The Underdogs, a Story of the Mexican Revolution eBook

This eBook from the Gutenberg Project consists of approximately 111 pages of information about The Underdogs, a Story of the Mexican Revolution.

They advanced toward the main road; in the distance they spied a figure of an Indian sitting on the embank-ment.  They drew up to him.  He proved to be an un-friendly looking old man, clad in rags; he was laboriously attempting to mend his leather sandals with the help of a dull knife.  A burro loaded with fresh green grass stood by.  Demetrio accosted him.

“What are you doing, Grandpa?”

“Gathering alfalfa for my cow.”

“How many Federals are there around here?”

“Just a few:  not more than a dozen, I reckon.”

The old man grew communicative.  He told them of many important rumors:  Obregon was besieging Guada-lajara, Torres was in complete control of the Potosi re-gion, Natera ruled over Fresnillo.

“All right,” said Demetrio, “you can go where you’re headed for, see, but you be damn careful not to tell any-one you saw us, because if you do, I’ll pump you full of lead.  And I could track you down, even if you tried to hide in the pit of hell, see?”

“What do you say, boys?” Demetrio asked them as soon as the old man had disappeared.

“To hell with the mochos!  We’ll kill every blasted one of them!” they cried in unison.

Then they set to counting their cartridges and the hand grenades the Owl had made out of fragments of iron tubing and metal bed handles.

“Not much to brag about, but we’ll soon trade them for rifles,” Anastasio observed.

Anxiously they pressed forward, spurring the thin flanks of their nags to a gallop.  Demetrio’s brisk, imperious tones of order brought them abruptly to a halt.

They dismounted by the side of a hill, protected by thick huizache trees.  Without unsaddling their horses, each began to search for stones to serve as pillows.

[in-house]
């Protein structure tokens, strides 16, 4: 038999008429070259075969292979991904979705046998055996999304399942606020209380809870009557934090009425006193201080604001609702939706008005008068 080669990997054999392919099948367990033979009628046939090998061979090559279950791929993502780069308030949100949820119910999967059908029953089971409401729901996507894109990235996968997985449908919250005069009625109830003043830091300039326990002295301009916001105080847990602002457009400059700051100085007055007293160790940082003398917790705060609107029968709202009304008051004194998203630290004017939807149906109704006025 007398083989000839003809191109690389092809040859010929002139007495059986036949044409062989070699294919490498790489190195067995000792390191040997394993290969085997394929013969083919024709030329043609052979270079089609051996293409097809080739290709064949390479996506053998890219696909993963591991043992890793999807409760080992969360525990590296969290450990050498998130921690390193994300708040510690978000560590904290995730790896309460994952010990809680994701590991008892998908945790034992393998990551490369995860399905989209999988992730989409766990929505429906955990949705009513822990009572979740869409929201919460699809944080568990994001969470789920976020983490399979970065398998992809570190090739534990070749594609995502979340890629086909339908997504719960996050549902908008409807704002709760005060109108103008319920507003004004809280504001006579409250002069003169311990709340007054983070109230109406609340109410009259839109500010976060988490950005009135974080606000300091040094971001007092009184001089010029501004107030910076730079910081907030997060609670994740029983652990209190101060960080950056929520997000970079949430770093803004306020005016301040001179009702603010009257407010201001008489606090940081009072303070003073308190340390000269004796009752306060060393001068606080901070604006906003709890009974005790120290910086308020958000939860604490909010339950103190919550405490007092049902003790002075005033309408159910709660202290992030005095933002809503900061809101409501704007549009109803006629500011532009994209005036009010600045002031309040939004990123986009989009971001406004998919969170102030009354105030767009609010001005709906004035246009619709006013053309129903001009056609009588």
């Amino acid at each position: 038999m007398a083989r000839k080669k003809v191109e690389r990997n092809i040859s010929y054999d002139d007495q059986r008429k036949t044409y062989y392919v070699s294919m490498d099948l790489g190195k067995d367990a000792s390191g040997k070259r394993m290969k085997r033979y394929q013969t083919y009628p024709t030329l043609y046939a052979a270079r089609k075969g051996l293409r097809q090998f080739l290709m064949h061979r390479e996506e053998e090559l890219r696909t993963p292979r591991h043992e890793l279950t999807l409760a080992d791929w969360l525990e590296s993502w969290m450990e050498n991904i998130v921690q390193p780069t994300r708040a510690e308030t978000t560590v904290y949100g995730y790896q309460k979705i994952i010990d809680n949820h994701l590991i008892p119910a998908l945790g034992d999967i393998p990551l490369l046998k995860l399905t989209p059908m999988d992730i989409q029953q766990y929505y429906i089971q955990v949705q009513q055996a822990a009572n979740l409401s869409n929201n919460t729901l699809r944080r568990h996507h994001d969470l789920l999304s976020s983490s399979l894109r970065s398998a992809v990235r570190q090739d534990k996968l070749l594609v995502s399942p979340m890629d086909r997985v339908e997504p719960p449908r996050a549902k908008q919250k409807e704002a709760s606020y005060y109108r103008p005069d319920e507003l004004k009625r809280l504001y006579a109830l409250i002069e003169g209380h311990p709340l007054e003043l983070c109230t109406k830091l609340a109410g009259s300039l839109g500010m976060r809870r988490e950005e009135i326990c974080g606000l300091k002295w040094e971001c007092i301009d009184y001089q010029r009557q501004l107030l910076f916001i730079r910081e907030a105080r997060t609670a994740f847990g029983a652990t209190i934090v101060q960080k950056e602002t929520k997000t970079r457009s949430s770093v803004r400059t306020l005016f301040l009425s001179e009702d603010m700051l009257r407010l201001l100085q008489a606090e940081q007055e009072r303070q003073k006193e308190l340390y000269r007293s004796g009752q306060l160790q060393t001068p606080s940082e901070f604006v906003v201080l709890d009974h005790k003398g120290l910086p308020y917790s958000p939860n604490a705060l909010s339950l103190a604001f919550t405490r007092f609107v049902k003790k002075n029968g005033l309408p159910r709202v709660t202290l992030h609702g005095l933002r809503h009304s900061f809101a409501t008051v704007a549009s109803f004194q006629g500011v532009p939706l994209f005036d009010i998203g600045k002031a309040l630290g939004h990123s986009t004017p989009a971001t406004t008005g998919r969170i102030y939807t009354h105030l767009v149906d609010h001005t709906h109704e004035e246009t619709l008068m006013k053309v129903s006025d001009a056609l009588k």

XVI

At midnight Demetrio Macias ordered the march to be resumed.  The town was five or six miles away; the best plan was to take the soldiers by surprise, before reveille.

The sky was cloudy, with here and there a star shining.  From time to time a flash of lightning crossed the sky with a red dart, illumining the far horizon.

Luis Cervantes asked Demetrio whether the success of the attack might not be better served by procuring a guide or leastways by ascertaining the topographic conditions of the town and the precise location of the soldiers’ quar-ters.

“No,” Demetrio answered, accompanying his smile with a disdainful gesture, “we’ll simply fall on them when they least expect it; that’s all there is to it, see?  We’ve done it before all right, lots of times!  Haven’t you ever seen the squirrels stick their heads out of their holes when you poured in water?  Well, that’s how these lousy soldiers are going to feel.  Do you see?  They’ll be frightened out of their wits the moment they hear our first shot.  Then they’ll slink out and stand as targets for us.”

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The Underdogs, a Story of the Mexican Revolution from Project Gutenberg. Public domain.
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